It's that time of year again: when savvy citydwellers return to the comfort and convenience of their apartments and pick up where they left off before the perennial August slump. (I realize that not all of us—myself included—can afford to take a month-long holiday, but I, for one, felt like a true New Yorker when I realized that I'd skipped down for more sylvan environs for three weekends in a row.)
But why come back at all? Why do we feel bound to these inconceivably dense networks of assumed responsibilities and overstimulation? There are certainly advantages to settling en masse, living and working with and among our fellow urbanites... but what if there was an alternative? What if we could get off the grid for good? A possibility of escaping forever and never looking back?
Idealistic, for sure, but it's an ideal worth exploring, and Dutch architect Ton Matton is the man for the job. After he graduated from Delft Technical University, Matton spent much of the 90's at Rotterdam's Schie 2.0 office, an urban and environmental design studio, establishing himself as a proponent of autarkic (self-sufficient) and otherwise experimental architecture and urban planning. His more recent independent projects include everything from a bus filled with flora (a mobile nature reserve) to cutting the electricity to Wismar University, where he teaches, for a 24-hour period in December of 2009.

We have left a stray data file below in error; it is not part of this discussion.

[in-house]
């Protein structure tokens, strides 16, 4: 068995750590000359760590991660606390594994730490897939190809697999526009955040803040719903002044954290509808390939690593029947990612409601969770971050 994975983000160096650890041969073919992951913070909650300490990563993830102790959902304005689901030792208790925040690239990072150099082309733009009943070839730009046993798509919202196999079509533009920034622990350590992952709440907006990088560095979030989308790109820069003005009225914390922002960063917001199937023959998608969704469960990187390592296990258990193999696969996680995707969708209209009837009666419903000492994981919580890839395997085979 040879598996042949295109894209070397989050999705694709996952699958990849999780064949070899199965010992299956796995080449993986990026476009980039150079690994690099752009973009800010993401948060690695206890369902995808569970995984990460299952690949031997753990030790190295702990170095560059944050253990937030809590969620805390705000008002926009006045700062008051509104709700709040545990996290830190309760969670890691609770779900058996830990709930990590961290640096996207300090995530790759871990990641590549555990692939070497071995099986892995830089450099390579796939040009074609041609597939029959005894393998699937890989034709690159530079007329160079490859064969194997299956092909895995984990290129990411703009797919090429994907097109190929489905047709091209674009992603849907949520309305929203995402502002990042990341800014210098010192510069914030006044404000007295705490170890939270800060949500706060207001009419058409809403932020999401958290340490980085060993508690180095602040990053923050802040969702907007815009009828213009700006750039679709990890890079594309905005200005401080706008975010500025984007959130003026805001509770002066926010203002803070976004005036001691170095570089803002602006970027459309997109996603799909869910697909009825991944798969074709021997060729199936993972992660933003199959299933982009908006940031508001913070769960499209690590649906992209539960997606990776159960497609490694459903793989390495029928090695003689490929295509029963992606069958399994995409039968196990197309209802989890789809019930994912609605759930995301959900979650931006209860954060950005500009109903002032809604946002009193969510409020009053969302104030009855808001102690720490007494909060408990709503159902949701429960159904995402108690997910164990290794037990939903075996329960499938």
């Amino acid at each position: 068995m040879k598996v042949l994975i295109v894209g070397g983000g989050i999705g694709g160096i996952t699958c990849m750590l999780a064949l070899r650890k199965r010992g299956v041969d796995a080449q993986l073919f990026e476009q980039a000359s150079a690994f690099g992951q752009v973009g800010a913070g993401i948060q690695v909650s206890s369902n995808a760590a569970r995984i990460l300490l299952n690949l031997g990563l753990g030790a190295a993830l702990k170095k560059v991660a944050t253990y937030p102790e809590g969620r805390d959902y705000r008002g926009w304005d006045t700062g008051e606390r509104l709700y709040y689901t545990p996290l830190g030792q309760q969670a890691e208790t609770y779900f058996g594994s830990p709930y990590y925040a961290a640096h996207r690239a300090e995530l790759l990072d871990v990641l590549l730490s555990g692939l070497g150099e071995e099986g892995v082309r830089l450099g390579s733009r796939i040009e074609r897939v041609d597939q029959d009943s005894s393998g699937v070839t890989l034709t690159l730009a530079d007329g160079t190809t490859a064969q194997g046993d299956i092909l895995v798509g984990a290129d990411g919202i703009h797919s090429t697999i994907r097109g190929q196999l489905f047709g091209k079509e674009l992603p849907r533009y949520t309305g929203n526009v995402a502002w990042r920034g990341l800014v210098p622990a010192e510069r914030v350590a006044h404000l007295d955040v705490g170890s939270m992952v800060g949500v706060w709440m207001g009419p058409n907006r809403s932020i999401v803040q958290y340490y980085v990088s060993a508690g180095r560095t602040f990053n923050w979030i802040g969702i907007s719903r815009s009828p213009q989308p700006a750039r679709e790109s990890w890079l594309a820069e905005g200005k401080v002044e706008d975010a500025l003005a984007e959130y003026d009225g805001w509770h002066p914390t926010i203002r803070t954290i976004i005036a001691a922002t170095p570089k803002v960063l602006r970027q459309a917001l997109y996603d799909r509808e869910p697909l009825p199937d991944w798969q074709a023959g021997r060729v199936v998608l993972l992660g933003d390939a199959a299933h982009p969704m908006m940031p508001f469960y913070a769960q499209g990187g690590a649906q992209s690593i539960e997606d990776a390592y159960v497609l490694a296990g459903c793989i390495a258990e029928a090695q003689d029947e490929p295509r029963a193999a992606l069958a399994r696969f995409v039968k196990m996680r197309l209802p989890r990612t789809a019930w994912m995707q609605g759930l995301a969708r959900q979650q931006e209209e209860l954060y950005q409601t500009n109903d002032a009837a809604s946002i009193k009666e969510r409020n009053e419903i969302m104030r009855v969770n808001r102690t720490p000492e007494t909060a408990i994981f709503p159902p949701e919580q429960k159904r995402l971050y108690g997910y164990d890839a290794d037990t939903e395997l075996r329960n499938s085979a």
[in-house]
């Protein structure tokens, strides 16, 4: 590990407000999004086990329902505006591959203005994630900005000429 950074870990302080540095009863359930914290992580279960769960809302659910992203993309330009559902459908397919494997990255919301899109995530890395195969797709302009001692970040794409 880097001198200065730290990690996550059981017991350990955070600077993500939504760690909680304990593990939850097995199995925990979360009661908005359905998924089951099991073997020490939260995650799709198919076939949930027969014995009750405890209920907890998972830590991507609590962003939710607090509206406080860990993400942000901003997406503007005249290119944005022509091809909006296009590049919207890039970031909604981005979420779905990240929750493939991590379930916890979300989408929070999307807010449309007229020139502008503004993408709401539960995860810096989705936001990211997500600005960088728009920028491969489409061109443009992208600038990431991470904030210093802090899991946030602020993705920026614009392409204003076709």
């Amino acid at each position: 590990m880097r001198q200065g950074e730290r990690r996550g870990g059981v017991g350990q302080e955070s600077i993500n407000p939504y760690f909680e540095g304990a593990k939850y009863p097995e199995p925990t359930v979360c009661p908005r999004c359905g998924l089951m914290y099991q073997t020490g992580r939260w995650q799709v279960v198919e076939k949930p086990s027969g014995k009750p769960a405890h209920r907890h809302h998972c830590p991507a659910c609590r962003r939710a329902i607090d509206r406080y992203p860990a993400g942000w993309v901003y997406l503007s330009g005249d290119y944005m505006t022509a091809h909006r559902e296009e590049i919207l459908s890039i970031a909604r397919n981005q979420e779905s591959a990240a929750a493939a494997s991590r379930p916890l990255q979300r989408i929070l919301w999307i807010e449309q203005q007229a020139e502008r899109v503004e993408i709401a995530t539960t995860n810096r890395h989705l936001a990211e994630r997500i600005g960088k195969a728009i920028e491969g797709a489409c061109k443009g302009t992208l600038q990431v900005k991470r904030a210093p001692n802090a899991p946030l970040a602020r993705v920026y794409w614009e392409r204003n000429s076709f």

It's hard not to be charmed, if not inspired, by the Avant/Garde Diaries' recent profile of Matton, in which he explains his 'bird suburb' and 'climate machine,' among other concepts:
About ten years ago, Ton Matton stumbled upon a deserted schoolhouse in Wendorf, Germany, close to the Baltic coast, and quickly repurposed it as his "Werkstatt Wendorf," a place for experiments and unbounded thinking. A Dutch-born urban planner by trade, Ton moved to the countryside to break free from an everyday grind designing suburbs and performing uninspiring jobs. He now seeks inspiration from neighbors that are completely different than him, explores the area's Communist past, and lives a life predicated on the rhythms of nature. In the individualist mold of Henry David Thoreau, Ton questions social conventions and works out inventive solutions for new ways of living. "Am I an urbanist? Am I an architect? Am I an artist?" he asks. "I don't know [and] it doesn't matter anyhow." Ton provides insight into a life few are willing to commit to, and demonstrates the possibility of creating an alternative economy based on utility, creativity, and respect for people and the planet.